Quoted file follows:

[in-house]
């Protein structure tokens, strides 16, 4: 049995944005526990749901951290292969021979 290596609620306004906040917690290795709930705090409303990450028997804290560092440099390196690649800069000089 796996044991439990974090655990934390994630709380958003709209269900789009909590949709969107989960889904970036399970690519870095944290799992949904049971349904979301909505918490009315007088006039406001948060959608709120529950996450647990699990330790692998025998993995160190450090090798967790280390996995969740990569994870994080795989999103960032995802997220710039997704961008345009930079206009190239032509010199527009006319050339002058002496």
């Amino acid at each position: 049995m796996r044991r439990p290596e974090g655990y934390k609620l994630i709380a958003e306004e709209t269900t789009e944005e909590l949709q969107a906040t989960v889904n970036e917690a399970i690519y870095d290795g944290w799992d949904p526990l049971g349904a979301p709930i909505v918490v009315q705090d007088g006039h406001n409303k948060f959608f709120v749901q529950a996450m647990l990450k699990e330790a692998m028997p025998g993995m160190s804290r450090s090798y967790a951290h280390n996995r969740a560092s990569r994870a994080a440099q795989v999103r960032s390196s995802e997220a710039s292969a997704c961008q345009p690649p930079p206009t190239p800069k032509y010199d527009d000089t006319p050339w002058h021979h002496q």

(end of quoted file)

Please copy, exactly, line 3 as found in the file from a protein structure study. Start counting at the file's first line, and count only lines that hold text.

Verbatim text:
């Amino acid at each position: 049995m796996r044991r439990p290596e974090g655990y934390k609620l994630i709380a958003e306004e709209t269900t789009e944005e909590l949709q969107a906040t989960v889904n970036e917690a399970i690519y870095d290795g944290w799992d949904p526990l049971g349904a979301p709930i909505v918490v009315q705090d007088g006039h406001n409303k948060f959608f709120v749901q529950a996450m647990l990450k699990e330790a692998m028997p025998g993995m160190s804290r450090s090798y967790a951290h280390n996995r969740a560092s990569r994870a994080a440099q795989v999103r960032s390196s995802e997220a710039s292969a997704c961008q345009p690649p930079p206009t190239p800069k032509y010199d527009d000089t006319p050339w002058h021979h002496q």